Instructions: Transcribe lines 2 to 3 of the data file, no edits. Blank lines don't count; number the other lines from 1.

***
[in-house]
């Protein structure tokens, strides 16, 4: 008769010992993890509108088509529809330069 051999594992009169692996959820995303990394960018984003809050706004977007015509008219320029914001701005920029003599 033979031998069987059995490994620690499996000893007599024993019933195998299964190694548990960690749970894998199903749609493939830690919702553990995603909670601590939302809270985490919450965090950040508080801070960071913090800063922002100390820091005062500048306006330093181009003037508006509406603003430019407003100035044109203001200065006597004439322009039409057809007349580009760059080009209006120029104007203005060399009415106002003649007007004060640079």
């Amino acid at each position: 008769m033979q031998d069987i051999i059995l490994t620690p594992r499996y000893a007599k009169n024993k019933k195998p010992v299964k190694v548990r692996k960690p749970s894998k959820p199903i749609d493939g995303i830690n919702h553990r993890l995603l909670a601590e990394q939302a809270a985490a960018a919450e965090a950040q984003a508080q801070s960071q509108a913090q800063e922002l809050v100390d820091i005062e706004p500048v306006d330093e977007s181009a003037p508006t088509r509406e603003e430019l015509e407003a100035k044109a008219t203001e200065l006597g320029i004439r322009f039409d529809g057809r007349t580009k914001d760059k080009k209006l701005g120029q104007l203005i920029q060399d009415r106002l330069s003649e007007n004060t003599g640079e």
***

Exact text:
């Protein structure tokens, strides 16, 4: 008769010992993890509108088509529809330069 051999594992009169692996959820995303990394960018984003809050706004977007015509008219320029914001701005920029003599 033979031998069987059995490994620690499996000893007599024993019933195998299964190694548990960690749970894998199903749609493939830690919702553990995603909670601590939302809270985490919450965090950040508080801070960071913090800063922002100390820091005062500048306006330093181009003037508006509406603003430019407003100035044109203001200065006597004439322009039409057809007349580009760059080009209006120029104007203005060399009415106002003649007007004060640079």
């Amino acid at each position: 008769m033979q031998d069987i051999i059995l490994t620690p594992r499996y000893a007599k009169n024993k019933k195998p010992v299964k190694v548990r692996k960690p749970s894998k959820p199903i749609d493939g995303i830690n919702h553990r993890l995603l909670a601590e990394q939302a809270a985490a960018a919450e965090a950040q984003a508080q801070s960071q509108a913090q800063e922002l809050v100390d820091i005062e706004p500048v306006d330093e977007s181009a003037p508006t088509r509406e603003e430019l015509e407003a100035k044109a008219t203001e200065l006597g320029i004439r322009f039409d529809g057809r007349t580009k914001d760059k080009k209006l701005g120029q104007l203005i920029q060399d009415r106002l330069s003649e007007n004060t003599g640079e």